The issues regarding funds and finances for global health are immense and complicated. Increasingly problematic is the growing gap in health services between the rich and poor. High-income countries spend 30 times more on health than low-income countries, which make up 80% of the world’s population and face 90% of the global disease burden. Low-income countries only account for 20% of the global domestic product and even worse, only receive 12% of overall health spending.
The lack of equitable healthcare coverage makes it difficult to control treatable and preventable diseases as well as chronic diseases and injuries. If this inequity is not eradicated, the cost of healthcare will continue to rise and impede global productivity and economic growth.
Fortunately, although there is an extreme need for aid and sustainable improvements, there is also a lot of money available. However, the money provided in the past has not been effective in eradicating issues. In order to improve the positive effects of aid, providers and recipients must make specific changes. Donors must meet their stated commitments, work with other aid providers, and avoid involvement with governmental corruption. On the other side, recipient countries must help donors by improving their governance, by means of eradication of corruption and improvement in management of budgets, forming relationships with non-governmental organizations and strengthening health systems.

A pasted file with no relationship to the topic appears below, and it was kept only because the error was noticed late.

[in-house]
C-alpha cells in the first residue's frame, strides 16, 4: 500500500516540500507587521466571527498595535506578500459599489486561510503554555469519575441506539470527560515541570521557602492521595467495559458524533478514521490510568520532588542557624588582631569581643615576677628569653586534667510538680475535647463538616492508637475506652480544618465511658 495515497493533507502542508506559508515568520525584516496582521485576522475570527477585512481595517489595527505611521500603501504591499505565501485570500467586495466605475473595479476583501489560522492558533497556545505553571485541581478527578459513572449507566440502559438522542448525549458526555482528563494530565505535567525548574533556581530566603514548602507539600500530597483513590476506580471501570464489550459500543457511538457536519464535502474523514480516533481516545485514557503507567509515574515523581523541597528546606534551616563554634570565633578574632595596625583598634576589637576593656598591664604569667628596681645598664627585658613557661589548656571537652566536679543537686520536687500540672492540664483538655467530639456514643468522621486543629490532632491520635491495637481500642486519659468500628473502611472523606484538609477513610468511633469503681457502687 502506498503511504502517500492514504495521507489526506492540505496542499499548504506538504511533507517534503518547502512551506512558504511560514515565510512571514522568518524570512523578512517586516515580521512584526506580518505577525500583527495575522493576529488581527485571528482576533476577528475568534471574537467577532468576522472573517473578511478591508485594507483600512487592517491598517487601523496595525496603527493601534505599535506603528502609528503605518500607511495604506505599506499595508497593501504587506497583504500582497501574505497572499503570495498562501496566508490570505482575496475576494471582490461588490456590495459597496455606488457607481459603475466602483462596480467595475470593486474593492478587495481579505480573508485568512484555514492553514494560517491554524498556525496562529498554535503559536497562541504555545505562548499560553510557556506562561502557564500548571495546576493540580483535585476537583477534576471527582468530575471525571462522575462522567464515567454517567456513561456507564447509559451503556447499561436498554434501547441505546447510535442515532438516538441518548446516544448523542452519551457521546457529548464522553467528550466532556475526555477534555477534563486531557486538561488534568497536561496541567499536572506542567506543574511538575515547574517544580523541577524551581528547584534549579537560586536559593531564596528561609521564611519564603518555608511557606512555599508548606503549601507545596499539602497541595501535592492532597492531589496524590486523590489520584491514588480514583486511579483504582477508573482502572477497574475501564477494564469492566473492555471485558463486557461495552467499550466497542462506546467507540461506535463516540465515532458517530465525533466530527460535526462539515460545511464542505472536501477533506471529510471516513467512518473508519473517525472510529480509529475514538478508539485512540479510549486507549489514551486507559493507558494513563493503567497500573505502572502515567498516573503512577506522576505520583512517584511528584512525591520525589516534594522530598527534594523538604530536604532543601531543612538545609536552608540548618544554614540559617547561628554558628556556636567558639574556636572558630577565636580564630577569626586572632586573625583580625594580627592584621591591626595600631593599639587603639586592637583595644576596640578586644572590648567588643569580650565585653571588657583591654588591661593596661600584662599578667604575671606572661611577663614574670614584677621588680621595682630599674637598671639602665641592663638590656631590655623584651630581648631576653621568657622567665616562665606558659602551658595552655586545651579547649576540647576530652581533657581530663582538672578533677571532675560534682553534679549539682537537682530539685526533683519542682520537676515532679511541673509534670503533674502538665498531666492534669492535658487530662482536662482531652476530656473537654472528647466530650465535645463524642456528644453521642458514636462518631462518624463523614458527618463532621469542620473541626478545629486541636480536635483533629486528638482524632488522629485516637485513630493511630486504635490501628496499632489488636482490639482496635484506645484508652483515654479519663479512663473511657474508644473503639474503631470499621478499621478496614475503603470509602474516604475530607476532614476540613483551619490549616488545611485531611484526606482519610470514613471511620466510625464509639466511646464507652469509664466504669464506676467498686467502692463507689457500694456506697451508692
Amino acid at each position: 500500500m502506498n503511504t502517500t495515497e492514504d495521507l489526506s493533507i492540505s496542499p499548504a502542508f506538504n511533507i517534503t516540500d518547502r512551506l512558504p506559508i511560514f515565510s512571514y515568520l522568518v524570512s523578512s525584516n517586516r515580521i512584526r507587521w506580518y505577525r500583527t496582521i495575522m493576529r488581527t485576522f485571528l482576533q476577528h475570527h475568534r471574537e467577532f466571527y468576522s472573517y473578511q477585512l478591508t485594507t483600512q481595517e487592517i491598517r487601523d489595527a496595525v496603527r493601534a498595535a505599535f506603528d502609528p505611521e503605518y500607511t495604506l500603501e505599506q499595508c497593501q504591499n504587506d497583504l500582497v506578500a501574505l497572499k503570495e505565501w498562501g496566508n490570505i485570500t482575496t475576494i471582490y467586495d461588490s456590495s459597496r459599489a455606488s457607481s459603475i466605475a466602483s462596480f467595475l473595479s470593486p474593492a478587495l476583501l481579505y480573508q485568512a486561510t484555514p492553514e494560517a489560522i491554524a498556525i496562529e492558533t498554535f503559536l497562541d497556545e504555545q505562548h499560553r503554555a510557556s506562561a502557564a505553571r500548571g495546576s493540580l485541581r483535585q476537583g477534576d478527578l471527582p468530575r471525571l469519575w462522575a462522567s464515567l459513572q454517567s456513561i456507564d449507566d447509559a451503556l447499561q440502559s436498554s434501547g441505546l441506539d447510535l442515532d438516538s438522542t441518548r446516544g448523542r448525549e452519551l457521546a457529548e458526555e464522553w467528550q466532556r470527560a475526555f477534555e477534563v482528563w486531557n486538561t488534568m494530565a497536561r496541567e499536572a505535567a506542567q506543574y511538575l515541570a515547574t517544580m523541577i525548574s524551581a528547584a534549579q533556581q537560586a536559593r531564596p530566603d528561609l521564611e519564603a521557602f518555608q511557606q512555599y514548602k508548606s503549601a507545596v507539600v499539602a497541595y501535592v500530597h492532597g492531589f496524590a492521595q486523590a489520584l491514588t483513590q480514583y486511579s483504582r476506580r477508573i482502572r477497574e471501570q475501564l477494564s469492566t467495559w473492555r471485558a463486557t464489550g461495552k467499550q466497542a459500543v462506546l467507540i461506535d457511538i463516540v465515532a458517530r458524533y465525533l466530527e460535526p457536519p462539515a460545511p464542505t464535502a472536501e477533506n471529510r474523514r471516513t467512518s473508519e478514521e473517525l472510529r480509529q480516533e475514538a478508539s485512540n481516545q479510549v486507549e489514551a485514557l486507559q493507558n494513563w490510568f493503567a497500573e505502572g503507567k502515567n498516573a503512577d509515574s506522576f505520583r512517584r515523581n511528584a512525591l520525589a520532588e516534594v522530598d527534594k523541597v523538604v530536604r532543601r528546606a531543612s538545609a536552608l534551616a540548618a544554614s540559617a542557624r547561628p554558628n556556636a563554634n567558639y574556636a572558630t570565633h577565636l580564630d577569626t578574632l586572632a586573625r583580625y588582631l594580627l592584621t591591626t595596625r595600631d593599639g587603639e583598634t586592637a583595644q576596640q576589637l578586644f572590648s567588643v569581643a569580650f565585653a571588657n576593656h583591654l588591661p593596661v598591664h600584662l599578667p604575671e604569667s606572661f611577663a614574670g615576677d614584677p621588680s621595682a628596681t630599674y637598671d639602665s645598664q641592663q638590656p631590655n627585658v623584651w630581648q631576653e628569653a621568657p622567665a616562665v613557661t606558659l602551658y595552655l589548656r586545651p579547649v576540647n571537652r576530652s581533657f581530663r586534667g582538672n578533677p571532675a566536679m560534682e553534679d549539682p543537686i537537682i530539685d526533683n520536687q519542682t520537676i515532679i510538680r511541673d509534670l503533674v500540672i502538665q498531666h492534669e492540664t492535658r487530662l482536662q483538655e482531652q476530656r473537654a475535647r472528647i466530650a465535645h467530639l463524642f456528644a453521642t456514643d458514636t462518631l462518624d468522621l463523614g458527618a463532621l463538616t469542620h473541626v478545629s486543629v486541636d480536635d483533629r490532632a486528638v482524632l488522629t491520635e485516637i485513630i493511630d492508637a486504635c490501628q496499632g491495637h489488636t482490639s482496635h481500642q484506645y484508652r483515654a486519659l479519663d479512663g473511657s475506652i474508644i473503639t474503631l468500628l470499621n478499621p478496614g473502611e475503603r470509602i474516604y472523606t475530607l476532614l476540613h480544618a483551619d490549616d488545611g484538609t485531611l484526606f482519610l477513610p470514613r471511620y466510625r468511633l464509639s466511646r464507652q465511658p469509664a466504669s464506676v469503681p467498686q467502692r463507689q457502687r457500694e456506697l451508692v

In addition to enhancing the effects of global health aid, healthcare systems within countries must be improved. Countries should institute healthcare by choosing one or a combination of options: national health services, social health insurance, private/voluntary health insurance, community-based health insurance, and direct purchases by consumers.
Each model of basic healthcare has positives and negatives, requiring countries to examine the specific needs and abilities of their population. National healthcare services provide sole control to the government and coverage to broad populations but is vulnerable to large changes with different politicians and poor individual management. Moreover, many individuals in rural and hard-to-reach areas, or impoverished communities have less access to care. While, social health insurance is viewed positively by the population because of the belief that management and financing are stable, it is difficult to raise enough funds from tax revenues and services and the management is not cohesive.
Voluntary or private health insurance is mostly used by high-income countries because the wealthy are equipped to pay higher rates. The obvious disadvantage to this system is the inequalities in access and quality of care, but this system does encourage innovation and experimental methods and risk pooling. Community based insurance is controlled by volunteers, reduces out-of-pocket spending, and increases use of resources, but unfortunately, can not raise enough money to cover the entire population, particularly poor communities.
If there were a perfect combination of these policies and models, there would be no need for this blog post, so each country needs to assess their population needs and ideal outcomes in order to decide which system to put in place.
Gottret, P. & Schieber, G. (2006) Health financing revisited: A practitioner’s guide. The World Bank, 1-23.